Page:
Top Tips:

  • Note from Feb 2024: I only just stumbled across pumpkin puree in the American section of my supermarket, so I really recommend using that if you are able to find some. One tin should be enough to fill this pie! Follow the instructions on the tin in terms of cooking time, and be sure to sweeten and spice according to this recipe or your taste before baking.
  • If you can’t find puree, stick with my recommendations and process for pumpkin flesh or shop prepared pumpkin.
  • Avoid overworking the pastry – you do not need to knead it! An over worked pastry dough can result in a tough baked pastry.
  • When lifting the template from the top of the pie, make sure to be careful and move slowly. Use a clean cotton bud to touch up the writing if desired.

This pumpkin pie with shortcrust pastry is genuinely so tasty and a different option for any of you who were like me: yet to experience the taste of a real pumpkin pie and not just a pumpkin spiced drink. It’s great when served with either whipped cream, double cream or even warm custard. 

Please don’t judge me for that last one… rather, trust me on it. If you like custard, that is. I hope you enjoy making and eating this wonderfully seasonal pumpkin pie with shortcrust pastry! Trust the process and go with it, friends. Oh, and happy Halloween!

Happy baking, happy eating!

Ingredients:

Shortcrust pastry:

  • 200g [1¼ cups] plain [all-purpose] flour
  • 1 tsp cinnamon
  • 125g [4.5 oz] unsalted butter  diced
  • 2 tbsp caster sugar
  • 3 tbsp water

Pumpkin pie with shortcrust pastry filling:

  • 430g [about ⅔ a regular sized pumpkin] pumpkin flesh OR 1 tin of pumpkin puree
  • 180g [¾ cup + 2 tbsp] light brown sugar
  • 200ml [7.5 oz] double [heavy] cream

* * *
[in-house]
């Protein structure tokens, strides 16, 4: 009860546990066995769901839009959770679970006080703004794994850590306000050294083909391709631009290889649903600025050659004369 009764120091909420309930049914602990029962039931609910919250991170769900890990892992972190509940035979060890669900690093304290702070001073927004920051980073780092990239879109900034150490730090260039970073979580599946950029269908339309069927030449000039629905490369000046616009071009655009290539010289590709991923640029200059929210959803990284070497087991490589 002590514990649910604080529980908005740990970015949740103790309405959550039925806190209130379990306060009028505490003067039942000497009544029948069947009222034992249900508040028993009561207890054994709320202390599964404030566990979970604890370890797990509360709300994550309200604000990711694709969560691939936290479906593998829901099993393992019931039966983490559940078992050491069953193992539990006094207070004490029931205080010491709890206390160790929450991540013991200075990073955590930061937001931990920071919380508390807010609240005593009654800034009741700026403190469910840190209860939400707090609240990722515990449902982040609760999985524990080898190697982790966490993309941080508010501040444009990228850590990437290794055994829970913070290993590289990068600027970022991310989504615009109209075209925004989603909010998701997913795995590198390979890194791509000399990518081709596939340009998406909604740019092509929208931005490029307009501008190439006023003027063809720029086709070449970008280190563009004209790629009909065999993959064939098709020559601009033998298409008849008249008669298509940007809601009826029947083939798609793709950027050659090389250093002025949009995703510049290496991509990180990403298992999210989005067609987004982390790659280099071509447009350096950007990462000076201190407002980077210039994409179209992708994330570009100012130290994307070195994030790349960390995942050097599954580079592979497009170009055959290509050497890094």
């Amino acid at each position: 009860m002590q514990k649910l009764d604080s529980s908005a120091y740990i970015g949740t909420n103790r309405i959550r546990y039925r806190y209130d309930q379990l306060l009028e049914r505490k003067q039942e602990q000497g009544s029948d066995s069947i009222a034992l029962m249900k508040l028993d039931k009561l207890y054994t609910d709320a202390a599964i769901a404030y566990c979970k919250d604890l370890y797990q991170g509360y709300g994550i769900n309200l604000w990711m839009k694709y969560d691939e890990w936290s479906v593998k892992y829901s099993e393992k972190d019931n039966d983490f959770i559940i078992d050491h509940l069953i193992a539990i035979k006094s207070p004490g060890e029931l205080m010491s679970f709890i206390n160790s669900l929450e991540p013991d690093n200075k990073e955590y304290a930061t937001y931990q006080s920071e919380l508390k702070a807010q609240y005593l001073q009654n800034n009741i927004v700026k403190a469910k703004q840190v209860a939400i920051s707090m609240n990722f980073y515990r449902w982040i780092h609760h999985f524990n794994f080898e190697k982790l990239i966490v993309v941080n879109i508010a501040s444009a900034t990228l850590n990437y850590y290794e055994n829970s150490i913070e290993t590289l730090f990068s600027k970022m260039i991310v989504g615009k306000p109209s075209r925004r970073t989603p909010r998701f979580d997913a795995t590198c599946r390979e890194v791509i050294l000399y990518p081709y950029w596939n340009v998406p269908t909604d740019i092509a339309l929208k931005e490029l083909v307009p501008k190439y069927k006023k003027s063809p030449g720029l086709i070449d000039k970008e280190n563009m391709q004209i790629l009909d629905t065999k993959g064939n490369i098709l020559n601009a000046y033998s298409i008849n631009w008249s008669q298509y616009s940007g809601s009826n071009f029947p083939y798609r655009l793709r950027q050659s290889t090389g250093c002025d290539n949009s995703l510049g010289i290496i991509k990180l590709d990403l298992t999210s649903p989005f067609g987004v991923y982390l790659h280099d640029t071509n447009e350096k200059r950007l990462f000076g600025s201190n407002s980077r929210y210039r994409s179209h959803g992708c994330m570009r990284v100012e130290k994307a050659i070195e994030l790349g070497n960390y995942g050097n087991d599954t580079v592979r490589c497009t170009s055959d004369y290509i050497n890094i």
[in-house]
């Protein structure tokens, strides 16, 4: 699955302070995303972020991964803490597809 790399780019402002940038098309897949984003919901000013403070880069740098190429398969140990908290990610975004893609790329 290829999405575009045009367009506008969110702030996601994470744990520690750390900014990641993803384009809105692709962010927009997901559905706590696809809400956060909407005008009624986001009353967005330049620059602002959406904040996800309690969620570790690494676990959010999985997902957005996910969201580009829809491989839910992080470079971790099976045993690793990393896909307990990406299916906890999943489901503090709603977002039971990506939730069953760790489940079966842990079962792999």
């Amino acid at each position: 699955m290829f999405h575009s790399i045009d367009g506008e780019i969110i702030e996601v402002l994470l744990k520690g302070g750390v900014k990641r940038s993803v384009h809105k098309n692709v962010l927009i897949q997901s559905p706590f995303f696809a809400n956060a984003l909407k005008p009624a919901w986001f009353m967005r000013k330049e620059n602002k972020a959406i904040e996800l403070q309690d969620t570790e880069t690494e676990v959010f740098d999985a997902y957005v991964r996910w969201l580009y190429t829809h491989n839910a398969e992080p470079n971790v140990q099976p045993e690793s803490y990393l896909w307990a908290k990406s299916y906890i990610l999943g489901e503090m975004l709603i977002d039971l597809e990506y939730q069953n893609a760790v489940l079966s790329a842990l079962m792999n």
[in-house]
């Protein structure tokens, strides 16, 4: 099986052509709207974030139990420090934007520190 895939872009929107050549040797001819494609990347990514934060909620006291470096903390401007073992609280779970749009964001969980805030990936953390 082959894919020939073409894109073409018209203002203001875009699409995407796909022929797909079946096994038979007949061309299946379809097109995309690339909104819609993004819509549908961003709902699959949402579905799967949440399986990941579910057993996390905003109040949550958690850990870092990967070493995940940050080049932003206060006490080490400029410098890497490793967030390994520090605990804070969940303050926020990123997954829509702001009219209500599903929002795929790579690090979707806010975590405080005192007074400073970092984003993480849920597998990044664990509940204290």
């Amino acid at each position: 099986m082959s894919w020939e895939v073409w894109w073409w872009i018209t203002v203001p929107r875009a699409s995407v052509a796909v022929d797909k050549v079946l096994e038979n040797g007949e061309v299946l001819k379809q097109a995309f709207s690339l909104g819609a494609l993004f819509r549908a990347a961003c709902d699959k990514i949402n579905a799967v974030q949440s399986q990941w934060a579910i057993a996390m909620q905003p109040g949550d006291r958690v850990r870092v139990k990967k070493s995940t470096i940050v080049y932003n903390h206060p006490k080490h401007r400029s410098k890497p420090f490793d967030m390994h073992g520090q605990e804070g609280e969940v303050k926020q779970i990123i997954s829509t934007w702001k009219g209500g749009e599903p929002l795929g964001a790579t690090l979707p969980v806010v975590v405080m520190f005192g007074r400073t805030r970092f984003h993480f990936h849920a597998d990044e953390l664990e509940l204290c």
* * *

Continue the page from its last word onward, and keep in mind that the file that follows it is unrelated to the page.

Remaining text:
• 1½ tsp ground cinnamon
  • ½ tsp ground ginger
  • 1 tsp mixed spice
  • 2 large (3 medium) eggs
  • Black pepper (in a shaker)

Decoration:

  • Icing [confectioners] sugar to dust
  • Black food colouring (oil based) or the juice of fresh blackberries

Serves: 10

Preparation time: 1 hour

Chilling time: 15 minutes

Cooking time: Up to 1 hour 30 minutes

Cooling time: 2 – 4 hours

Decorating time: 10 minutes

Method:

Shortcrust pastry:

  1. Prepare your pastry first. Grease a 23 cm deep tart tin or pie dish well with butter or greasing spray. Set aside.
  2. Sieve the flour into a large mixing bowl.
  3. Add the sugar and cinnamon and mix in with a wooden spoon. 
  4. Tip in the butter and rub it into the flour mix with your fingers, until the texture resembles bread crumbs.
  5. Add the 3 tbsp of water and mix in with your hand until you get a stiff dough.
  6. On a clean and lightly floured surface, roll your dough out with a rolling pin to about ½ inch in thickness. 
  7. Carefully lift the dough and lay into the greased tin or dish and gently press the dough into it so that it is secure.
  8. If making the edges ragged, do so now. If wanting to make it neat, leave the extra pastry handing over the dish: it will likely shrink so it will be easier to trim the cooked edges after baking time.
  9. Chill your pastry in the fridge for 15 or so minutes.
  10. Preheat your oven to 220°C [400°F] or 200°C fan.

Pumpkin:

  1. If using a whole pumpkin: carve the top off of your pumpkin and scoop the innards out. 
  2. Separate the seeds from the flesh as much as you can and weigh out 430g flesh.
  3. Using a food processor or an electric hand blender, blitz the pumpkin flesh until you achieve a soup-like consistency and there is no stringy flesh left.
  4. Pour this into a saucepan.
  5. Blitz any spare pumpkin and keep in an airtight container in the fridge for a different dish.
  6. Heat the pumpkin in the saucepan on a medium heat, until it is hot to touch, stirring regularly.
  7. Leave the pumpkin to cool.
  8. Your oven should be up to temperature by now. Retrieve your pastry from the fridge and place a sheet of tin foil in it, then fill with baking beans or rice to weigh it down. Make sure there is even weight in every part of the inside edge.